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Accountability Post 2021 Week 23

Introduction to the Accountability Post 2021 Week 23

I have to pieces of news to share this week. First is about the Key Performance Indicator (KPI) I’ve selected to track my rewrite. The second is a reminder that yes, writing is a business, and a business requires investment. If I were more talented and/or experienced, maybe I could invest less capital and more time! But alas…

Let’s start with the KPIs. If you remember from my post last week, I’d gotten through Chapter 50, “Sleight of Hand,” in my first rewrite. I’m calling this the second draft in Scrivener. I think it’s the draft I’ll send to the developmental editor, but I’ll talk about that in a minute. How much did I rewrite this week? Here’re the numbers:

Got to chapter 86 this week!

As you can see, I got up to Chapter 86, “Happy Birthday.” That’s 36 chapters! Looks like the KPIs are helping me maintain momentum.

A couple of things jumped out at me this week. First, this draft makes me feel almost disorientated. I usually hate everything I write, including my anime reviews. But I don’t hate this. What’s that mean? Am I so close to it that I can’t be objective? Certainly, the answer can’t possibly be because I don’t suck. Because between you and me? The world’s a strange place, but it’s not that strange.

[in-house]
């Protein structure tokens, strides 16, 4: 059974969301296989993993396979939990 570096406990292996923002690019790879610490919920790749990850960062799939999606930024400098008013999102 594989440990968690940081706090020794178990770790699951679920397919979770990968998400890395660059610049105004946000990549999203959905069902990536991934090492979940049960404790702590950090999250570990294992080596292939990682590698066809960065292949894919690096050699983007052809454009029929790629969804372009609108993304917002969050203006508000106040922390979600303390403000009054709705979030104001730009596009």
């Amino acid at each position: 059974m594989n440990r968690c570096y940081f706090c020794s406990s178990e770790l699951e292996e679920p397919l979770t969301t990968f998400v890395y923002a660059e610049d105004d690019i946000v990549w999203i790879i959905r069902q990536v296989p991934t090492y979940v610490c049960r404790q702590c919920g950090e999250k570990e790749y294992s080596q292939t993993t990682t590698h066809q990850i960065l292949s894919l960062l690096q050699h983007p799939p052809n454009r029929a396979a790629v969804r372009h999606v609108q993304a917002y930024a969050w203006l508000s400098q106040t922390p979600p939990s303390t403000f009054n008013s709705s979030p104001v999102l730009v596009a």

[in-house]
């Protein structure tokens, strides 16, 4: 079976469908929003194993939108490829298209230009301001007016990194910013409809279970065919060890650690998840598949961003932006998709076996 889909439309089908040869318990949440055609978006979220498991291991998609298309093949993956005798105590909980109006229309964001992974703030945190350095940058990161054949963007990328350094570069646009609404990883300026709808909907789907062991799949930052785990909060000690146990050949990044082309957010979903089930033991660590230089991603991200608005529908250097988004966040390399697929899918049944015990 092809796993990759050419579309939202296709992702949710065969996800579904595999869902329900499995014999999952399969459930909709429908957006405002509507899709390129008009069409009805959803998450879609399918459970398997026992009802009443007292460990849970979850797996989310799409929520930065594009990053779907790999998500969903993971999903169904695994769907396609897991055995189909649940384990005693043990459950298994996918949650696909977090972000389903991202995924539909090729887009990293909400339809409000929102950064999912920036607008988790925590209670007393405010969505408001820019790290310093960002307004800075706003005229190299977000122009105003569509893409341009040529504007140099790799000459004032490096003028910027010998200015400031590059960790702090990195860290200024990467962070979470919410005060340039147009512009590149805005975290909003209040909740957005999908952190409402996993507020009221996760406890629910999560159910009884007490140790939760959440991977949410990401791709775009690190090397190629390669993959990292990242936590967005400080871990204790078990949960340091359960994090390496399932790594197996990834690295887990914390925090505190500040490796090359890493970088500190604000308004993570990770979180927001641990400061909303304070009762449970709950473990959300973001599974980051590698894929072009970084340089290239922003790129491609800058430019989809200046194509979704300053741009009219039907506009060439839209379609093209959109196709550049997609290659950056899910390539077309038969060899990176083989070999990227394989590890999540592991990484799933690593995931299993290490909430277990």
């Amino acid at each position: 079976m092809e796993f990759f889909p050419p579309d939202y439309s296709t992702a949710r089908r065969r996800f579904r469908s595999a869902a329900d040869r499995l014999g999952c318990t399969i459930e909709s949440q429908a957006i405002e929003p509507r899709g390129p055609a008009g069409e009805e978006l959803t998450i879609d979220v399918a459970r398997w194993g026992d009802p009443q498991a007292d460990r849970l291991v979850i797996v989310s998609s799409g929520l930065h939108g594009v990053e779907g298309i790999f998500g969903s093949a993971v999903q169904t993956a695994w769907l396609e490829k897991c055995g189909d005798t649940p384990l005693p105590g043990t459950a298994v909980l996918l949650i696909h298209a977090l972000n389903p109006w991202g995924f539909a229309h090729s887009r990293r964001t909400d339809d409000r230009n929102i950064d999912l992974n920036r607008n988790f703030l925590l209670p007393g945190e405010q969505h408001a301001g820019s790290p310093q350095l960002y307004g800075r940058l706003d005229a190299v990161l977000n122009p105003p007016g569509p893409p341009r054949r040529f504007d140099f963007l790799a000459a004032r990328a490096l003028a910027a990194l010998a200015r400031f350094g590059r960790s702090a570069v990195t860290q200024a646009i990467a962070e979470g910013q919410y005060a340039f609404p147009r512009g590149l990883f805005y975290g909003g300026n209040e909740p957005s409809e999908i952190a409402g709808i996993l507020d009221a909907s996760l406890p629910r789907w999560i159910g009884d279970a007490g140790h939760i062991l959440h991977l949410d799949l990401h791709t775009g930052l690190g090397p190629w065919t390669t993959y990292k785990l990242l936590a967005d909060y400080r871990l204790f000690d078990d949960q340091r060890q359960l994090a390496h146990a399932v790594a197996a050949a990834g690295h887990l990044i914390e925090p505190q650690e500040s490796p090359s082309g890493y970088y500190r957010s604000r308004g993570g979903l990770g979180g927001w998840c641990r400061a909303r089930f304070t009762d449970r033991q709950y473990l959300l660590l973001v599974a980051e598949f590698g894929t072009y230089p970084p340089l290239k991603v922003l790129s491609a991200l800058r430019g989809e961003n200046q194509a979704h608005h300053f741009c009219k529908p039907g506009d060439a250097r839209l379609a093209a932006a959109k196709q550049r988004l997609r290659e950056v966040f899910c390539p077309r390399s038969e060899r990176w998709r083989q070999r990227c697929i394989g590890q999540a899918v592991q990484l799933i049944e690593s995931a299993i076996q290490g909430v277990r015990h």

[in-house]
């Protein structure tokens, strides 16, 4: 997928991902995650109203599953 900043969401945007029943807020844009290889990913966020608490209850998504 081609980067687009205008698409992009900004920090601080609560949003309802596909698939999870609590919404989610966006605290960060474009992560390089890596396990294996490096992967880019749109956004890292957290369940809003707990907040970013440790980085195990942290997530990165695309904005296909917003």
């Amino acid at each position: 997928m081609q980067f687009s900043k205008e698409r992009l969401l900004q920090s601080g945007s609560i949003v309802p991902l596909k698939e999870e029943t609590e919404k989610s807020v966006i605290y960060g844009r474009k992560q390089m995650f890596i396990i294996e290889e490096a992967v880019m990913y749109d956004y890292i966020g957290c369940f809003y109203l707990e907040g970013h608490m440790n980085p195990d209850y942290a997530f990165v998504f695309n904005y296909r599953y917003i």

The second thing is that the harder I push Scrivener, the better it performs. It only does one thing that annoys me. I like to scroll the page as I edit, and I like to keep the lines I’m working on near the top of the window. Sometimes, when I start to make an edit, Scrivener repositions that portion of the page back to the center of the window. It takes my eyes a second to reacquire the target, and it interrupts my concentration. Most applications I use find dozens of ways to annoy me. So far, Scrivener has found only one. That borders on miraculous.